FOMC expected to keep interest rates unchanged in October

Enrique Díaz-Álvarez27/Oct/2015Currency Updates

US policymakers have gathered in Washington this week for their October Federal Open Market Committee (FOMC) meeting to decide whether the time is right to begin their long awaited monetary tightening cycle.

The Federal Reserve has kept interest rates unchanged for the past seven years at essentially zero but, as the unemployment rate falls closer to their definition of full employment, markets are bracing for a first rate increase. The key question is, when will it happen?

Robust economic growth

US economic growth printed an impressive 3.9% in the second quarter. Job creation, despite dipping earlier in the month, has been on a gradual path of improvement, while unemployment is currently at its lowest level in six years.

However, the chances of a Fed interest rate hike being announced this Wednesday evening are very low. Interest rates markets are pricing in less than a 5% chance of an interest rate hike.

Disappointing labour data

The main reason for this is of course the disappointing labour report released at the beginning of the month, which, in our view, all but ruled out an October hike. The report was a major disappointment, showing that the pace of job creation had slowed to below 200,000 for the past four months (Figure 1).

Figure 1: US Nonfarm Payrolls (2010 – 2015)
Figure 1 US Nonfarm Payrolls (2010 2015)

Source: Thomson Reuters Datastream Date: 27/10/2015

Wage growth also slowed noticeably, while labour market participation dropped to a new cycle low.

Inflation woes

This situation is compounded by the US inflation figures, which remain persistently low, having fallen back below zero in September (Figure 2).

Figure 2: US Inflation Rate (2012 – 2015)
Figure 2 US Inflation Rate (2012 2015)

Source: Thomson Reuters Datastream Date: 27/10/2015


What to watch for: Monetary Policy Statement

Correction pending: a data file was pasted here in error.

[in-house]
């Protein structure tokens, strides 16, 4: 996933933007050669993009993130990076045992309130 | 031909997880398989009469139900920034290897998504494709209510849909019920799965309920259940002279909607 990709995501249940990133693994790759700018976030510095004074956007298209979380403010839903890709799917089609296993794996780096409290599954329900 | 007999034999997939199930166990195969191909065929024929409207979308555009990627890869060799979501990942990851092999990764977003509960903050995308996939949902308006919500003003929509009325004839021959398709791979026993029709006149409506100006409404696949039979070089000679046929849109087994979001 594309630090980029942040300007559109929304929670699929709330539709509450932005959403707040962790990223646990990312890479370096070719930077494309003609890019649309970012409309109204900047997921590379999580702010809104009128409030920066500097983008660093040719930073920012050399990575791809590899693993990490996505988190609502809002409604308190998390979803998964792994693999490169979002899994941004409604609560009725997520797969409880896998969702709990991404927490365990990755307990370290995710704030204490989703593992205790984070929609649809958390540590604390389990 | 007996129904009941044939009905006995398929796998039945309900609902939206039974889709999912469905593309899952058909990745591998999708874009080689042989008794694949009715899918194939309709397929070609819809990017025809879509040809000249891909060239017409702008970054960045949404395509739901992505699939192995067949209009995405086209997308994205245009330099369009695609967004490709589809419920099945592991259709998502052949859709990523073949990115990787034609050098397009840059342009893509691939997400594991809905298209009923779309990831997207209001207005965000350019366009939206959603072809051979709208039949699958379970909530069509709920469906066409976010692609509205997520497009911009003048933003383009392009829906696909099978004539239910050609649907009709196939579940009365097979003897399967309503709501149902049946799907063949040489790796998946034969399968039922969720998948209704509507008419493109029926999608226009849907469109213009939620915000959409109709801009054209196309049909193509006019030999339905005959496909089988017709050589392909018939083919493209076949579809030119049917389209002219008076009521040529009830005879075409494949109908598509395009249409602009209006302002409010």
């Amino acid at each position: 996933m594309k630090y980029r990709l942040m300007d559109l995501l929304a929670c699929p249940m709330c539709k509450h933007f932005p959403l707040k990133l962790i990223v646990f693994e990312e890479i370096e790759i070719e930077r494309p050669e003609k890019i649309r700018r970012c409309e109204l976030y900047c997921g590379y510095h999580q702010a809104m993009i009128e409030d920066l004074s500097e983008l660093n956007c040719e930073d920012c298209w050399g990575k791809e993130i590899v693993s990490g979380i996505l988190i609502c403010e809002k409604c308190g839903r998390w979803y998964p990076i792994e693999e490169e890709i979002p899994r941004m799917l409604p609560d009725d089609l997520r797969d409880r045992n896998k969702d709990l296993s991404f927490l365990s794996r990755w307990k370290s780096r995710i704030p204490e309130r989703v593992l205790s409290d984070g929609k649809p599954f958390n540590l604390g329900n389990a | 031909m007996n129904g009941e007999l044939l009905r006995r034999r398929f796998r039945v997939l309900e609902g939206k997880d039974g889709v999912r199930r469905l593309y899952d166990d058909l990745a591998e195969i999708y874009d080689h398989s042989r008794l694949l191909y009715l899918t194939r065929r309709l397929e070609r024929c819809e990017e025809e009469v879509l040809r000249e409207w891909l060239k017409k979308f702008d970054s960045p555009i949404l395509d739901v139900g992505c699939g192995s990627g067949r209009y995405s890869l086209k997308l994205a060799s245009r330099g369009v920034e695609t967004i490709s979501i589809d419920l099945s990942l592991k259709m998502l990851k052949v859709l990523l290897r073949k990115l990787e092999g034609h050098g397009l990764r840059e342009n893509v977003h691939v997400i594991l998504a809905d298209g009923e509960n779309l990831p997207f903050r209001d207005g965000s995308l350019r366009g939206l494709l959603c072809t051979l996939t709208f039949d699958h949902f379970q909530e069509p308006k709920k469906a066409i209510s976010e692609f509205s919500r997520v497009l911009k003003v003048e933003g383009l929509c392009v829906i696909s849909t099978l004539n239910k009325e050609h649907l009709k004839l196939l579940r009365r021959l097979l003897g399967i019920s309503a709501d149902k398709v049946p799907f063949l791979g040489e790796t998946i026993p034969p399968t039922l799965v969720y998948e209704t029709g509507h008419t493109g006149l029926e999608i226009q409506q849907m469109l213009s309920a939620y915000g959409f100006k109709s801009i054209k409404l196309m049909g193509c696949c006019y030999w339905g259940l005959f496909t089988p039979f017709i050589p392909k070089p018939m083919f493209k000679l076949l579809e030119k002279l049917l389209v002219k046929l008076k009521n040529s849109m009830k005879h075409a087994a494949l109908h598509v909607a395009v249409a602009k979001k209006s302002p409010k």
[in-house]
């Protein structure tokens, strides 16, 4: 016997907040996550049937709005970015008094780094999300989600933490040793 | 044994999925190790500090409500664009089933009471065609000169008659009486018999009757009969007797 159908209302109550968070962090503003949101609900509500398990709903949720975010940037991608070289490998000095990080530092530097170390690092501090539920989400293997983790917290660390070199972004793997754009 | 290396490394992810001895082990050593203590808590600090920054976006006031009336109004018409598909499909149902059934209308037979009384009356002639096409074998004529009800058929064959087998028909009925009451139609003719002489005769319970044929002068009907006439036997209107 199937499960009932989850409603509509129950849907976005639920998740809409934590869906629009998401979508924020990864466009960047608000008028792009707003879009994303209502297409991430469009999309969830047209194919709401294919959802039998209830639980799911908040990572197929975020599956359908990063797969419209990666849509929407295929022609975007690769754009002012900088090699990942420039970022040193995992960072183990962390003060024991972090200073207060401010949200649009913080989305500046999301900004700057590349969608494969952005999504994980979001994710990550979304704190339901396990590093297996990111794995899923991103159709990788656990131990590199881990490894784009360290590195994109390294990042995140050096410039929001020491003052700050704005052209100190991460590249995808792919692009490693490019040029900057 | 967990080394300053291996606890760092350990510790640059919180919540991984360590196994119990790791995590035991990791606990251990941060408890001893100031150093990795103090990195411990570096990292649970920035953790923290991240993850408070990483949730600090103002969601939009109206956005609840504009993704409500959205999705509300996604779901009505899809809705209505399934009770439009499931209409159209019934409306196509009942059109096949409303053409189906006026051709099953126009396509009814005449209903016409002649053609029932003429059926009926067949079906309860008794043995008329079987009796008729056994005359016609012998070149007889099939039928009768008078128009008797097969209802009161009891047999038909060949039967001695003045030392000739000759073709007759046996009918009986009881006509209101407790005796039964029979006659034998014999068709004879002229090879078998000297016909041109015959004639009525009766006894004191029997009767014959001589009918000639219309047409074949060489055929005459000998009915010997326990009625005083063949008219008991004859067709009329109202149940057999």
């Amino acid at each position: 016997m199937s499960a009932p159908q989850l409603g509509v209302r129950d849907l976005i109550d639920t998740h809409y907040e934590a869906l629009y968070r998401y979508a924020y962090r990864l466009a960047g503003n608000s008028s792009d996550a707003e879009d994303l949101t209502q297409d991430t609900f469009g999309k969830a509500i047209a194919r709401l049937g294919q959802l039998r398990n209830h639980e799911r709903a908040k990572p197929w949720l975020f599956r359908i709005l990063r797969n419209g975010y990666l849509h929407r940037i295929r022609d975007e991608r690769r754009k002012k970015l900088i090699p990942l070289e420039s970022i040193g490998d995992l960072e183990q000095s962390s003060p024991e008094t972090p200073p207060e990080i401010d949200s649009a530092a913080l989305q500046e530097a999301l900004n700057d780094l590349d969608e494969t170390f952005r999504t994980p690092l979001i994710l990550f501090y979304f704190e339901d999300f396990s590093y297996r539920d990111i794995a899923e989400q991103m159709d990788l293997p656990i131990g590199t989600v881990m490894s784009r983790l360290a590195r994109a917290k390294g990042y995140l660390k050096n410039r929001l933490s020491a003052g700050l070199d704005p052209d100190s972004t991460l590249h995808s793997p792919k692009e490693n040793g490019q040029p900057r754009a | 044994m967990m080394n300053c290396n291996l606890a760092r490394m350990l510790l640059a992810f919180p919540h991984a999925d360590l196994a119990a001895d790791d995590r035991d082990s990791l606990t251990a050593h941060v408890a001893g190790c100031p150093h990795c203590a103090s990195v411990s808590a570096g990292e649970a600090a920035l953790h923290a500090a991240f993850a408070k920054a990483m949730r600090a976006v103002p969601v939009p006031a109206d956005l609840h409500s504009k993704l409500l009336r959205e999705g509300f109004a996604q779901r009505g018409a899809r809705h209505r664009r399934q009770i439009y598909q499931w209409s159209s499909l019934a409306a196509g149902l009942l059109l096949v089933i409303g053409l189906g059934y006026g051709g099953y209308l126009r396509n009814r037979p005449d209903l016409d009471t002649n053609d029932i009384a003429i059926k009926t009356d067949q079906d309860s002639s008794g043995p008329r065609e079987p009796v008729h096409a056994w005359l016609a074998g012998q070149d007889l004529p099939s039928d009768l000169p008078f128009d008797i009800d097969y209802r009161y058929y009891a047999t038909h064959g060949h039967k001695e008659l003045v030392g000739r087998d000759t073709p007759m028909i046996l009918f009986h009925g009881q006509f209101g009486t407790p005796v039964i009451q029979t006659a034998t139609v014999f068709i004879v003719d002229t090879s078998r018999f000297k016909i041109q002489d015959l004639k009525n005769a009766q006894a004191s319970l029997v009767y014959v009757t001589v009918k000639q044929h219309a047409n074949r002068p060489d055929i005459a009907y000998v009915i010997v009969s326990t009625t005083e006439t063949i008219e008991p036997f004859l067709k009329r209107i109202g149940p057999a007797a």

As always, attention among traders will be on the Fed’s crucial monetary policy statement, which will be released alongside the interest rate announcement at 6pm GMT on Wednesday.

The tone of the statement will likely be the main driver in the currency markets. We expect the statement to be fairly non-committal and outline that a hike in December will be dependent on incoming data.

A more hawkish statement, one that downplays recent weak economic data and opens the door to a December interest rate hike, would likely provide good support for the US Dollar this week.

However, we also acknowledge the possibility that the FOMC could err on the dovish side, instead emphasising the uncertain economic outlook and providing no clear indication of a December lift-off. This could, in contrast, cause a short term weakening of the Dollar against most of its major peers.

Further dissenters?

Another critical piece of information will be whether any other dissenters join Jeffrey Lacker in voting for an immediate hike. We have heard hawkish noises from the regional organisations of the Fed, 8 out of 12 of whom have requested an increase in the discount rate. However, the power of the regional Banks within the Fed is rather limited and this request is mostly symbolic.

Our call

We maintain our call for a Fed rate increase in 2015 at the December FOMC meeting. This forecast assumes that payroll growth over the next two labour reports will return to the 200k+ levels we have been accustomed to.

Future Dollar strength

When the Federal Reserve does begin hiking rates, the gradual process should provide good long term support for the US Dollar against almost all of the currency’s major peers. Given the ECB is expected to announce an expansion of its quantitative easing programme in December, we should see Dollar strength against a much weaker Euro.


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Written by Enrique Díaz-Álvarez

Chief Risk Officer at Ebury. Committed to mitigating FX risk through tailored strategies, detailed market insight, and FXFC forecasting for Bloomberg.